June 21, 2019
The Complete Guide to Attic Master Suite Conversions
For many Seattle homeowners, it turns out there’s plenty of space within their current floor plan to add a master suite—just look up. Many Seattle bungalows have finished or partially finished attics that can be converted into an attic master suite. Whether you don’t have the room to expand outwards or you just need your current space to work better for you, attic master suite conversions are a solid choice to utilize every square inch of your home. We’ll discuss the considerations and options you have to turn your attic into a haven above the rest of your home.
Attic Conversion Feasibility
Converting an attic into a master suite is almost always a large-scale remodel. Attic remodels can take as little as 2 months, but typically they will take 3 to 4 months and require a few different types of permits.
Most finished Seattle attics are large open spaces or contain a few small bedrooms, but no bathroom. Not only does creating a master suite include plumbing for a new bathroom but it usually requires changes to the configuration, floors, ceiling, stairway, and lighting. So how do you know if your attic is even a candidate for conversion? Ultimately, it comes down to building codes.
In order to convert an attic into a master suite, the entire attic must meet modern building codes (even if it does not currently meet them), which apply to all the rooms in your home. According to Seattle code, every room must not be less than 7 feet in any dimension: length, width or height. Even with sloped ceilings, at least half of the room must meet this minimum. That alone is enough to disqualify most unfinished attics—since you’d potentially have to replace the entire roof to bring an attic crawlspace up to code. If your attic is currently a crawl space that you cannot stand upright in, you won’t easily be able to convert it to a master suite.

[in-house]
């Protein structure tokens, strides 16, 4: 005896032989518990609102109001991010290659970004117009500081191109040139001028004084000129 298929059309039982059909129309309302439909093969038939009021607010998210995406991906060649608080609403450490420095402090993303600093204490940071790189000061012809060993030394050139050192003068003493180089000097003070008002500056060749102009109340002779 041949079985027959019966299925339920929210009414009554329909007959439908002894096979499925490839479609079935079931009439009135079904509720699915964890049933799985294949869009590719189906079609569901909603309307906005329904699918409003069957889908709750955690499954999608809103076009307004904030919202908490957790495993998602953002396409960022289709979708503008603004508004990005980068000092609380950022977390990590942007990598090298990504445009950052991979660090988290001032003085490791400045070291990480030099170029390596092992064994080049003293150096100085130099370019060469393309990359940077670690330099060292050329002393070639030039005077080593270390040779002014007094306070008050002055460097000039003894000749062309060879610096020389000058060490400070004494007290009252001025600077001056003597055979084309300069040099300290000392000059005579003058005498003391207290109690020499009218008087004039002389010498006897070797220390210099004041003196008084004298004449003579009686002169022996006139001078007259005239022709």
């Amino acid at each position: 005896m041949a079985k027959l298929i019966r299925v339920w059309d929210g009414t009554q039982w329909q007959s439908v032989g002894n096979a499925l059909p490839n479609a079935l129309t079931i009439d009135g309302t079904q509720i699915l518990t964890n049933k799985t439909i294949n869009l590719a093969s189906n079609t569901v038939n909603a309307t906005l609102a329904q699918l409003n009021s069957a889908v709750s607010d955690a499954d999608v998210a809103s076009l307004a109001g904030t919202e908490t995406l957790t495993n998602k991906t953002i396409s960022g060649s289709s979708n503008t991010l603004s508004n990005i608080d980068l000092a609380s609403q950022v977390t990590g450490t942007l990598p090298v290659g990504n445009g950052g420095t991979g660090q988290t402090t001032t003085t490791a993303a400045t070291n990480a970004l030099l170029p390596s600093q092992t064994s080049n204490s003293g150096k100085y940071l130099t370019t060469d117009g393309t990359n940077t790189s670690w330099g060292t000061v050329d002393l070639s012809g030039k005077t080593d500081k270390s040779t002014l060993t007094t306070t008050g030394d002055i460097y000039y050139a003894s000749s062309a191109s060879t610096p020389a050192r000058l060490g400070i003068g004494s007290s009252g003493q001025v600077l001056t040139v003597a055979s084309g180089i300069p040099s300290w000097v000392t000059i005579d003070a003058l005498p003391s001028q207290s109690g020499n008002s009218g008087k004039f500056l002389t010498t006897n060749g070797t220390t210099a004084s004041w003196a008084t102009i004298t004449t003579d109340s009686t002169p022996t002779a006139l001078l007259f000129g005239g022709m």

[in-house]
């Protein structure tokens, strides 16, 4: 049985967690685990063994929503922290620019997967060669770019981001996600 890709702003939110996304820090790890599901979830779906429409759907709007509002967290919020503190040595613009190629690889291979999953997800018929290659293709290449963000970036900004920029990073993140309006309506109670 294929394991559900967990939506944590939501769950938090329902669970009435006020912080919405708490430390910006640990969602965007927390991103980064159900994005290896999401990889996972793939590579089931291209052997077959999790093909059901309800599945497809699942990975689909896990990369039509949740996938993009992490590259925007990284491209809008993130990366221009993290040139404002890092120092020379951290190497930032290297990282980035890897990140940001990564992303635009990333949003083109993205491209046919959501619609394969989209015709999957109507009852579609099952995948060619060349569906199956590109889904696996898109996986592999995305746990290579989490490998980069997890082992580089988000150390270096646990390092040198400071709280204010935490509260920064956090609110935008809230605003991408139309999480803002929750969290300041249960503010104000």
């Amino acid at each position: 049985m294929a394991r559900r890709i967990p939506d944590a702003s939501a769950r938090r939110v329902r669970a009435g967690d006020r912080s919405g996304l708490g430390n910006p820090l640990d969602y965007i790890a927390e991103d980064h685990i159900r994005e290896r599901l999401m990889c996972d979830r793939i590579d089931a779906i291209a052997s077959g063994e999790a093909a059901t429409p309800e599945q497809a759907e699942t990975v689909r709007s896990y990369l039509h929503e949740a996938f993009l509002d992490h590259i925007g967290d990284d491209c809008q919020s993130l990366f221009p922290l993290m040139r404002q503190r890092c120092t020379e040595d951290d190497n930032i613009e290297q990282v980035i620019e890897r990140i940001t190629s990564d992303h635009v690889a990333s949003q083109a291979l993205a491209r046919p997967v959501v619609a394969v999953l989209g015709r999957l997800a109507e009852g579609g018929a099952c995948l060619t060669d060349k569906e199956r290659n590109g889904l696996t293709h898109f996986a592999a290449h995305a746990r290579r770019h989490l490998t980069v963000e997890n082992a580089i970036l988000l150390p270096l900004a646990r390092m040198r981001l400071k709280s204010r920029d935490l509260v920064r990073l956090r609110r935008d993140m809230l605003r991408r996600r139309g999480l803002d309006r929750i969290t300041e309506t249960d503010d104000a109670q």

If however your attic is finished it may be a great candidate for conversion, though it will still need some changes to bring the space up to code. This often happens by exposing the collar beams (also called collar ties). Fortuitously, exposed beams are a very popular interior design trend and also make master bedrooms feel much larger than they actually are. Another possible solution is building dormers to increase the ceiling height in select areas, which has a similar effect.
In addition to space requirements, you will need to consider the structural feasibility of the remodel. Walls must be checked to make sure they are not structural and can be moved. Since some attics were not built with weight in mind, the floors may need significant retrofitting to withstand the extra weight of living space. To truly know if your attic is a conversion candidate, you should have a professional measure the space and assess feasibility.